Who doesn’t love a good Christmas market? Walking around, seeing the lights, checking out hand-crafted goods with a cup of cocoa or mulled wine in your hand — does it get any better?

Few communities take the annual tradition as seriously as the folks in Ontario’s Kitchener-Waterloo, whose annual Christkindl market brings a touch of German holiday cheer to Southwestern Ontario.

A region deeply proud of its Teutonic heritage, Kitchener-Waterloo’s annual Christkindl German Christmas Market has delighted residents and visitors for over 20 years, combining mainstays of traditional Christmas markets with Germanic traditions like polka dances and pageants.

Christkindl Traditions

Originally starting as a simple Christmas exhibit in Kitchener’s city hall in 1997, Christkindl has evolved to a massive annual event that takes over a portion of the town’s main street, with over a hundred exhibitors and 40,000 attendees in 2018 alone. 

Happening from December 5 – 8, 2019, here are just some of the things that make Waterloo’s Christmas market a truly unforgettable event.

Christkindl Trains 2

Trains, Sleighs and Automobiles

While they share much in common, the Kitchener-Waterloo Christmas Market has one thing its cousins across Germany don’t: an ever-changing, floor-level display of colourful model trains that takes over city hall’s Conestoga Room each year with intricate, Christmas-themed tracks. Hosted by model train enthusiasts Jenny and Fred Aldred, the tradition goes back to 2000, when they first shared their exceptional collection with the community, along with Fred’s father, Fred Sr.

The value of our investment in our own personal collection of buildings, tracks, villages, supplies, and of course trains has certainly surpassed $75,000,” Fred Aldred says. But it’s the good times, great people and the awesome backdrop of the Christkindl Market in Kitchener City Hall that keeps us coming back year after year!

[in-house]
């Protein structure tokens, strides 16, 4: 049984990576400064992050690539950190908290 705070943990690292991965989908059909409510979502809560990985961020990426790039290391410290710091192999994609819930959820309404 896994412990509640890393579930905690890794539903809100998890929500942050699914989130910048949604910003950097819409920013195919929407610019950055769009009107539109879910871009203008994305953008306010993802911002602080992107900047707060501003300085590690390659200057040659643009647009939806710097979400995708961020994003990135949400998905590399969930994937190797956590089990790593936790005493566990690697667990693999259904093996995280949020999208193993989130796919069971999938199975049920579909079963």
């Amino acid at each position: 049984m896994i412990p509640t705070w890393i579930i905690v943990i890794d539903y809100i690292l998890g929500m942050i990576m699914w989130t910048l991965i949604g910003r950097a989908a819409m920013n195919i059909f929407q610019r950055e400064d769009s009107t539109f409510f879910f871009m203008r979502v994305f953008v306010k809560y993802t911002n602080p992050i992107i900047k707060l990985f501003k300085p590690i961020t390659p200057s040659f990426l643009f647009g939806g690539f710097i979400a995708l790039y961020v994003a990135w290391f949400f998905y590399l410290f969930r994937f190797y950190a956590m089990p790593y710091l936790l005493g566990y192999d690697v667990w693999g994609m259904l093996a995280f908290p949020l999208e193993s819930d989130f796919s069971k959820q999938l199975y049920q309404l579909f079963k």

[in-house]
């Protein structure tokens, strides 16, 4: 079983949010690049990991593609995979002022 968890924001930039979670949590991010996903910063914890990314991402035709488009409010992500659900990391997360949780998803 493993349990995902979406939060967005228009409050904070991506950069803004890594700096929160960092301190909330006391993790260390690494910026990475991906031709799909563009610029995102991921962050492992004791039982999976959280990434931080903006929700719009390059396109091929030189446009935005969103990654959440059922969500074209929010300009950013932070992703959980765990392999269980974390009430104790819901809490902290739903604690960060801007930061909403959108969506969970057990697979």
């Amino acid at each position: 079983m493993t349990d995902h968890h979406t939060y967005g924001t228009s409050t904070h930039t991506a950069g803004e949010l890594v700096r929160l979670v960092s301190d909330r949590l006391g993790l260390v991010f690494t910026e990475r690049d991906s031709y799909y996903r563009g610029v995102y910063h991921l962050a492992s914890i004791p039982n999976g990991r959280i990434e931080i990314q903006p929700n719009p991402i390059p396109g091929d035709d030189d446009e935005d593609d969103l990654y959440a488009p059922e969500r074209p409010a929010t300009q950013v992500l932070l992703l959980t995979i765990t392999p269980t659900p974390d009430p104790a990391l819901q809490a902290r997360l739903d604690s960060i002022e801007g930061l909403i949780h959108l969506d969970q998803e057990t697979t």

Chriskindl Fred Sr

While unique, homemade crafts are a staple of Christmas markets around the world, Christkindl market Kitchener-Waterloo takes things a step further with a full-on, functional blacksmith’s forge! Hosted by the Ontario Artist Blacksmith Association, the Christkindl smithy produces ornamental designs and functional goods right before your eyes in live demonstrations undertaken by actual blacksmiths. You can even place a custom order!

Chriskindl Food Vendor

Great Eats and Shows at Waterloo’s Christmas Market

Of course, no trip to a Christmas market is complete until you have a piping hot cup of mulled wine in your hand. The German Christmas market in Kitchener-Waterloo puts a distinct twist on the tradition with a special variety of mulled wine called Glühwein. Descended from the German tradition of using hot irons to warm up wine, Glühwein translates to glow wine,’ due to the flush it brings to your cheeks when you take a sip (or three). 

Other delicious treats you can sink your teeth into at Christkindl include schnitzel, waffles, and the market’s famous apple fritters. 40,000 of the sweet treats were sold in 2018 alone, one for almost every person who attended the event that year. 

Chriskindl Organ

Make sure to catch some of the event’s unique live performances, ranging from intricate puppet shows to traditional polka dances to choir concerts. And don’t forget to snap a selfie with Klaus Wehrenberg, a traditional German organ-grinder who has delighted revelers with his tunes and his trusty monkey puppet, Ovombo every year since 2000.

You can also find performers dressed as characters from German folklore found throughout the market, such as Christkind, Knecht Ruprecht and St. Niklaus’ companion, who carries a bagful of treats and wooden switches to punish naughty kids with! 

Christkindl Knecht

Christkindl Market: A Town’s Holiday Tradition

It’s truly inspiring to see how in 20 short years, the Christkindl market in Kitchener-Waterloo has evolved from a modest exhibition to a full-blown holiday tradition that unites thousands of the town’s residents, far beyond its German population.

Visiting the German Christmas market in Kitchener-Waterloo offers more than just mulled wine and Instagrammable artisan goods. It’s like being welcomed into someone else’s family Christmas party, experiencing traditions both familiar and new. 

Chriskindl Dancers

The pride and joy town residents take in their cross-continental holiday spectacle is truly infectious, showcasing not only unique cultural customs that have survived centuries, but new traditions – like the Aldred’s model trains – that could only have come from Canada. 

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